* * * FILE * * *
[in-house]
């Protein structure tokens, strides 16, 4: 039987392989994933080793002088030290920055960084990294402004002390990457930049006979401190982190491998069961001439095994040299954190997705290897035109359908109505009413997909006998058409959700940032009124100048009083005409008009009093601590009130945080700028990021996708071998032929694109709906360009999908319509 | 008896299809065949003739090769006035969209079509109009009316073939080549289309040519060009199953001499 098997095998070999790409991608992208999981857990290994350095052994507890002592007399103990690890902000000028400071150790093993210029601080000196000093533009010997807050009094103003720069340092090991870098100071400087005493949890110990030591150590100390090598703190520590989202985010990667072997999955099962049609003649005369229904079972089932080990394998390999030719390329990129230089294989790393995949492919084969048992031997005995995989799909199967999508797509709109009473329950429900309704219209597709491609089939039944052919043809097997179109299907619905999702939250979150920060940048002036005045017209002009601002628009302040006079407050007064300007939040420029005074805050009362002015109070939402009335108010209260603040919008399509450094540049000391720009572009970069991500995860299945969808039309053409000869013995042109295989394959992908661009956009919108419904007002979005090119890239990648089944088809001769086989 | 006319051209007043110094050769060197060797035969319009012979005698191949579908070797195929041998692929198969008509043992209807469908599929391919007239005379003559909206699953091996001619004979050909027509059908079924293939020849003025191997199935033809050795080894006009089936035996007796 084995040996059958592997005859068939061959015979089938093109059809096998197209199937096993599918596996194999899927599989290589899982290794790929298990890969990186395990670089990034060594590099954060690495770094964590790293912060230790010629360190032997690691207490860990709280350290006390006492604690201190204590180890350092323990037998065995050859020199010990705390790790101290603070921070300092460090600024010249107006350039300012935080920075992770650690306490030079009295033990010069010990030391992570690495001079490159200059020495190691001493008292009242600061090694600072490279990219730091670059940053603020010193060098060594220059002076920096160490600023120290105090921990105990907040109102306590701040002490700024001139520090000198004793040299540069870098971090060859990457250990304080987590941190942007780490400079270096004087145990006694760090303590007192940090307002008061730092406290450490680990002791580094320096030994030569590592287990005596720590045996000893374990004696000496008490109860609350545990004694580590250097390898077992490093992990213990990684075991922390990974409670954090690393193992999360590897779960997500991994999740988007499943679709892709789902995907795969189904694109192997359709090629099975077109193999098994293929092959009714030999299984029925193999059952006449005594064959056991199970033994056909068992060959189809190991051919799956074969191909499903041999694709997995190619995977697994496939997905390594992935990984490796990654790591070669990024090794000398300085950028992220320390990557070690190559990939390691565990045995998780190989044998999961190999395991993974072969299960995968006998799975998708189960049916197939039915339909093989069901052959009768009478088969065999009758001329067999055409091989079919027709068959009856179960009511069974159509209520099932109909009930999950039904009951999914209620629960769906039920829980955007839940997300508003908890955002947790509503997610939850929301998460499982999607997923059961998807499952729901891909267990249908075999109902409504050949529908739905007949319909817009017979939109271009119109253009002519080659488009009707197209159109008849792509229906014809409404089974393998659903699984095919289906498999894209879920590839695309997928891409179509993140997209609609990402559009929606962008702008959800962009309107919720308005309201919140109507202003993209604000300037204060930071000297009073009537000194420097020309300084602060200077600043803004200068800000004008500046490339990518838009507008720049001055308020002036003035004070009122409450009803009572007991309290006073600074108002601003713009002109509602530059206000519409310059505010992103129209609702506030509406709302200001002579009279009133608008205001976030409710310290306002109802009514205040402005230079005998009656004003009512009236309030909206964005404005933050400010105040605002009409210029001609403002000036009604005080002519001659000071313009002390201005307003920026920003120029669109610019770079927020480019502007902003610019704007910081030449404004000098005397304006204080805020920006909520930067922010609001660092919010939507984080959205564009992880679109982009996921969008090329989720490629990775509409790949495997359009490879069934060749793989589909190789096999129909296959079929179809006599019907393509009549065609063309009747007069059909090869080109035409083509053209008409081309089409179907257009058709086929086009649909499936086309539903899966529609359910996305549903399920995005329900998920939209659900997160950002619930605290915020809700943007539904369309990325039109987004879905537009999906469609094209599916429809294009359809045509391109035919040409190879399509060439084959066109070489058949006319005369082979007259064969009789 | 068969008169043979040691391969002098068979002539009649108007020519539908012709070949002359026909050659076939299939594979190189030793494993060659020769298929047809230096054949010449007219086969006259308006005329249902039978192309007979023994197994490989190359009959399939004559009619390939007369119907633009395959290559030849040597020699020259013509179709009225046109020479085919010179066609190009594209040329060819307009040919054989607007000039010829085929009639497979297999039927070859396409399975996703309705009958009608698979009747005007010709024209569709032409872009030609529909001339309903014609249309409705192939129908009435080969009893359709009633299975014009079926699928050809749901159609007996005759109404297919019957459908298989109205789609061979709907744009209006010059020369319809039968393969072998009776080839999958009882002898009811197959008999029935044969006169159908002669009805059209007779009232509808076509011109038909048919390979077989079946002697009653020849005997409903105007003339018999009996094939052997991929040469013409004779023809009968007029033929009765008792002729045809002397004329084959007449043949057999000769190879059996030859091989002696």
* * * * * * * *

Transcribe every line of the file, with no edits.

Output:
[in-house]
């Protein structure tokens, strides 16, 4: 039987392989994933080793002088030290920055960084990294402004002390990457930049006979401190982190491998069961001439095994040299954190997705290897035109359908109505009413997909006998058409959700940032009124100048009083005409008009009093601590009130945080700028990021996708071998032929694109709906360009999908319509 | 008896299809065949003739090769006035969209079509109009009316073939080549289309040519060009199953001499 098997095998070999790409991608992208999981857990290994350095052994507890002592007399103990690890902000000028400071150790093993210029601080000196000093533009010997807050009094103003720069340092090991870098100071400087005493949890110990030591150590100390090598703190520590989202985010990667072997999955099962049609003649005369229904079972089932080990394998390999030719390329990129230089294989790393995949492919084969048992031997005995995989799909199967999508797509709109009473329950429900309704219209597709491609089939039944052919043809097997179109299907619905999702939250979150920060940048002036005045017209002009601002628009302040006079407050007064300007939040420029005074805050009362002015109070939402009335108010209260603040919008399509450094540049000391720009572009970069991500995860299945969808039309053409000869013995042109295989394959992908661009956009919108419904007002979005090119890239990648089944088809001769086989 | 006319051209007043110094050769060197060797035969319009012979005698191949579908070797195929041998692929198969008509043992209807469908599929391919007239005379003559909206699953091996001619004979050909027509059908079924293939020849003025191997199935033809050795080894006009089936035996007796 084995040996059958592997005859068939061959015979089938093109059809096998197209199937096993599918596996194999899927599989290589899982290794790929298990890969990186395990670089990034060594590099954060690495770094964590790293912060230790010629360190032997690691207490860990709280350290006390006492604690201190204590180890350092323990037998065995050859020199010990705390790790101290603070921070300092460090600024010249107006350039300012935080920075992770650690306490030079009295033990010069010990030391992570690495001079490159200059020495190691001493008292009242600061090694600072490279990219730091670059940053603020010193060098060594220059002076920096160490600023120290105090921990105990907040109102306590701040002490700024001139520090000198004793040299540069870098971090060859990457250990304080987590941190942007780490400079270096004087145990006694760090303590007192940090307002008061730092406290450490680990002791580094320096030994030569590592287990005596720590045996000893374990004696000496008490109860609350545990004694580590250097390898077992490093992990213990990684075991922390990974409670954090690393193992999360590897779960997500991994999740988007499943679709892709789902995907795969189904694109192997359709090629099975077109193999098994293929092959009714030999299984029925193999059952006449005594064959056991199970033994056909068992060959189809190991051919799956074969191909499903041999694709997995190619995977697994496939997905390594992935990984490796990654790591070669990024090794000398300085950028992220320390990557070690190559990939390691565990045995998780190989044998999961190999395991993974072969299960995968006998799975998708189960049916197939039915339909093989069901052959009768009478088969065999009758001329067999055409091989079919027709068959009856179960009511069974159509209520099932109909009930999950039904009951999914209620629960769906039920829980955007839940997300508003908890955002947790509503997610939850929301998460499982999607997923059961998807499952729901891909267990249908075999109902409504050949529908739905007949319909817009017979939109271009119109253009002519080659488009009707197209159109008849792509229906014809409404089974393998659903699984095919289906498999894209879920590839695309997928891409179509993140997209609609990402559009929606962008702008959800962009309107919720308005309201919140109507202003993209604000300037204060930071000297009073009537000194420097020309300084602060200077600043803004200068800000004008500046490339990518838009507008720049001055308020002036003035004070009122409450009803009572007991309290006073600074108002601003713009002109509602530059206000519409310059505010992103129209609702506030509406709302200001002579009279009133608008205001976030409710310290306002109802009514205040402005230079005998009656004003009512009236309030909206964005404005933050400010105040605002009409210029001609403002000036009604005080002519001659000071313009002390201005307003920026920003120029669109610019770079927020480019502007902003610019704007910081030449404004000098005397304006204080805020920006909520930067922010609001660092919010939507984080959205564009992880679109982009996921969008090329989720490629990775509409790949495997359009490879069934060749793989589909190789096999129909296959079929179809006599019907393509009549065609063309009747007069059909090869080109035409083509053209008409081309089409179907257009058709086929086009649909499936086309539903899966529609359910996305549903399920995005329900998920939209659900997160950002619930605290915020809700943007539904369309990325039109987004879905537009999906469609094209599916429809294009359809045509391109035919040409190879399509060439084959066109070489058949006319005369082979007259064969009789 | 068969008169043979040691391969002098068979002539009649108007020519539908012709070949002359026909050659076939299939594979190189030793494993060659020769298929047809230096054949010449007219086969006259308006005329249902039978192309007979023994197994490989190359009959399939004559009619390939007369119907633009395959290559030849040597020699020259013509179709009225046109020479085919010179066609190009594209040329060819307009040919054989607007000039010829085929009639497979297999039927070859396409399975996703309705009958009608698979009747005007010709024209569709032409872009030609529909001339309903014609249309409705192939129908009435080969009893359709009633299975014009079926699928050809749901159609007996005759109404297919019957459908298989109205789609061979709907744009209006010059020369319809039968393969072998009776080839999958009882002898009811197959008999029935044969006169159908002669009805059209007779009232509808076509011109038909048919390979077989079946002697009653020849005997409903105007003339018999009996094939052997991929040469013409004779023809009968007029033929009765008792002729045809002397004329084959007449043949057999000769190879059996030859091989002696």